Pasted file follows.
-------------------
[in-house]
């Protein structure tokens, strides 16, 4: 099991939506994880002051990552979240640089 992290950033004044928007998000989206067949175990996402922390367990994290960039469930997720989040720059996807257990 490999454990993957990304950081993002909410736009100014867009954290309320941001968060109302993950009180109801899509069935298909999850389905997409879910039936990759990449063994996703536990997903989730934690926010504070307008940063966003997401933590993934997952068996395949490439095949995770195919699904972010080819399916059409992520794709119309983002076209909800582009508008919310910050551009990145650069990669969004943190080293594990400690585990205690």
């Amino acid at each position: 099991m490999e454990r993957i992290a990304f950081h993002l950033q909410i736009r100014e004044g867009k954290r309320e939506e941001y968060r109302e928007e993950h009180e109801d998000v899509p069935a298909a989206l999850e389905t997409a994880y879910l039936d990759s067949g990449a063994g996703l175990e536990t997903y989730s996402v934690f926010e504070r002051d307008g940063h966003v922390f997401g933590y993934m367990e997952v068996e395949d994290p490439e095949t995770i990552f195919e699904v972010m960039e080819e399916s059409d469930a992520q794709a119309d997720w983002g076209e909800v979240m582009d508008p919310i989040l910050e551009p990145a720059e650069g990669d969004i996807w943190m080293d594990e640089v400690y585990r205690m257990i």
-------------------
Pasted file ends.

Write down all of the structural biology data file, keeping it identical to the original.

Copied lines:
[in-house]
């Protein structure tokens, strides 16, 4: 099991939506994880002051990552979240640089 992290950033004044928007998000989206067949175990996402922390367990994290960039469930997720989040720059996807257990 490999454990993957990304950081993002909410736009100014867009954290309320941001968060109302993950009180109801899509069935298909999850389905997409879910039936990759990449063994996703536990997903989730934690926010504070307008940063966003997401933590993934997952068996395949490439095949995770195919699904972010080819399916059409992520794709119309983002076209909800582009508008919310910050551009990145650069990669969004943190080293594990400690585990205690």
């Amino acid at each position: 099991m490999e454990r993957i992290a990304f950081h993002l950033q909410i736009r100014e004044g867009k954290r309320e939506e941001y968060r109302e928007e993950h009180e109801d998000v899509p069935a298909a989206l999850e389905t997409a994880y879910l039936d990759s067949g990449a063994g996703l175990e536990t997903y989730s996402v934690f926010e504070r002051d307008g940063h966003v922390f997401g933590y993934m367990e997952v068996e395949d994290p490439e095949t995770i990552f195919e699904v972010m960039e080819e399916s059409d469930a992520q794709a119309d997720w983002g076209e909800v979240m582009d508008p919310i989040l910050e551009p990145a720059e650069g990669d969004i996807w943190m080293d594990e640089v400690y585990r205690m257990i």